French President Emmanuel Macron said he was trying to convince Xi Jinping to accept “shared responsibility for peace” in Ukraine, the latest attempt by a European leader to distance China’s president from Moscow’s support.
Speaking on a three-day state visit to Beijing on Wednesday, Macron said it would be a mistake not to talk to China about Russia’s invasion of Ukraine, given the influence Xi could wield over Vladimir Putin.
“Do we agree on everything [China’s plan]? No. But it shows a willingness to play a responsible role and try to build a path to peace,” he said, referring to China’s 12-point position statement on the Ukraine war released in late February.
“We, the Europeans, should allow Russia to be the only European country that talks to China,” he added.
Macron, who will be joined by European Commission President Ursula van der Leyen on the trip, will walk a delicate line with Xi when he meets her on Thursday. In addition to news about Russia, the French president is seeking to restart broader Franco-Chinese relations, from trade to culture, as the Covid-19 pandemic subsides.
European leaders are unlikely to convince the Chinese leader to abandon personal support for Putin or China’s economic support for Russia, analysts said.
Dexter Roberts, a senior fellow at the Atlantic Council, a Washington think tank, said the future is likely to see real change in how Xi views Putin and how the Chinese Communist Party leadership views Russia.
“Xi Jinping and other top leaders are really sympathetic to Russia. They believe that Putin has put his back against the wall with NATO expansion,” Roberts said. “They see a lot of parallels . . . with the US presence in the Indo-Pacific.”
An Elysée official acknowledged that France saw value in building a base with China that could be fruitful later if the talks did not lead to immediate progress, but if Ukraine and Russia were willing to hold peace talks.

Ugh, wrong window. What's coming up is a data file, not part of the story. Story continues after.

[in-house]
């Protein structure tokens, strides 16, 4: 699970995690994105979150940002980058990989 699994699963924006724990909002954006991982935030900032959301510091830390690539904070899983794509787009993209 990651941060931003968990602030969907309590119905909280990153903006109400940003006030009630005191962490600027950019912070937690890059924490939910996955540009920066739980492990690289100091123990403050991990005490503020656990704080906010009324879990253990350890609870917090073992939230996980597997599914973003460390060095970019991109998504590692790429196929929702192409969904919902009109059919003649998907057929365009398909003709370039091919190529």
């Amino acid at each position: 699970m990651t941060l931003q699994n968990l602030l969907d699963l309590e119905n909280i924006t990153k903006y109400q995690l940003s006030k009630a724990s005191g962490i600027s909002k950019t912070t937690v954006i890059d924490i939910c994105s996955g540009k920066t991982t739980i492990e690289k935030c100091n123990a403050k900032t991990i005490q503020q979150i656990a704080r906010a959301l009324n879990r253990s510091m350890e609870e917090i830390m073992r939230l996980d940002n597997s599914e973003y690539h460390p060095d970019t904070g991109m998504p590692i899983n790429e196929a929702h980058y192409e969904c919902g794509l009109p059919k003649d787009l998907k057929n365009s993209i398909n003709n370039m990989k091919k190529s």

Macron spoke with US President Joe Biden before leaving for China. The White House said the leaders “reiterated their firm support for Ukraine,” while Elysee said they “discussed a shared desire to engage China in helping to speed up the end of the war and build lasting peace in the region.”
In an interview with the Financial Times this week, van der Leyen said China was in a position to influence Russia over Ukraine. [it has] a responsibility” to do so. He previously warned Beijing that its stance on the war would be a “deciding factor” for the future of EU-China relations.
Xi traveled to Moscow last month, making clear his personal ties to the Russian president, whom he called a “dear friend”. China has also previously tried to position itself as a non-aligned broker in the Ukraine conflict by issuing a 12-point position statement.
But the document largely reiterated Beijing’s earlier talking points and was dismissed by Western officials as failing to allay concerns about Beijing’s “boundless partnership” with Moscow.
Leif-Erik Eisley, a professor of international studies at Ewha Women’s University in Seoul, said China’s leadership did not engage with Ukrainian President Volodymyr Zelensky despite Moscow’s flagrant overstepping of its neighbor’s borders. Integrity and the UN Charter”.
“It is unlikely that China will align with Western positions on Ukraine when European leaders visit Beijing,” Easley said. “Instead, Xi may double down on Putin’s support as he tries to appear a reasonable politician in dialogue with all parties.”
The trip followed a visit to Beijing late last year by German Chancellor Olaf Scholz and European Council President Charles Michel that failed to achieve a substantive shift in China policy.
Instead, experts noted, Beijing sought to distance individual officials from broader anti-China sentiment and a strong push for economic disengagement.
“Chinese actors will try to drive a wedge between US allies, increase national technological autonomy, pressure vulnerable foreign firms and win more market share in developing countries,” Easley said.
In an olive branch to France, China plans to sign cooperation agreements in space, civil nuclear energy, agriculture and supply chains during Macron’s visit.
Chinese state media on Tuesday quoted the Chinese ambassador to Paris, Lu Xie, as acknowledging “setbacks and difficulties” in relations with France and Europe, for which he accused the United States of forcing it to “take sides.”
Despite tough attitudes in Europe, Lu said: “There is no fundamental interest or conflict between the two sides.”
Additional reporting by William Langley in Hong Kong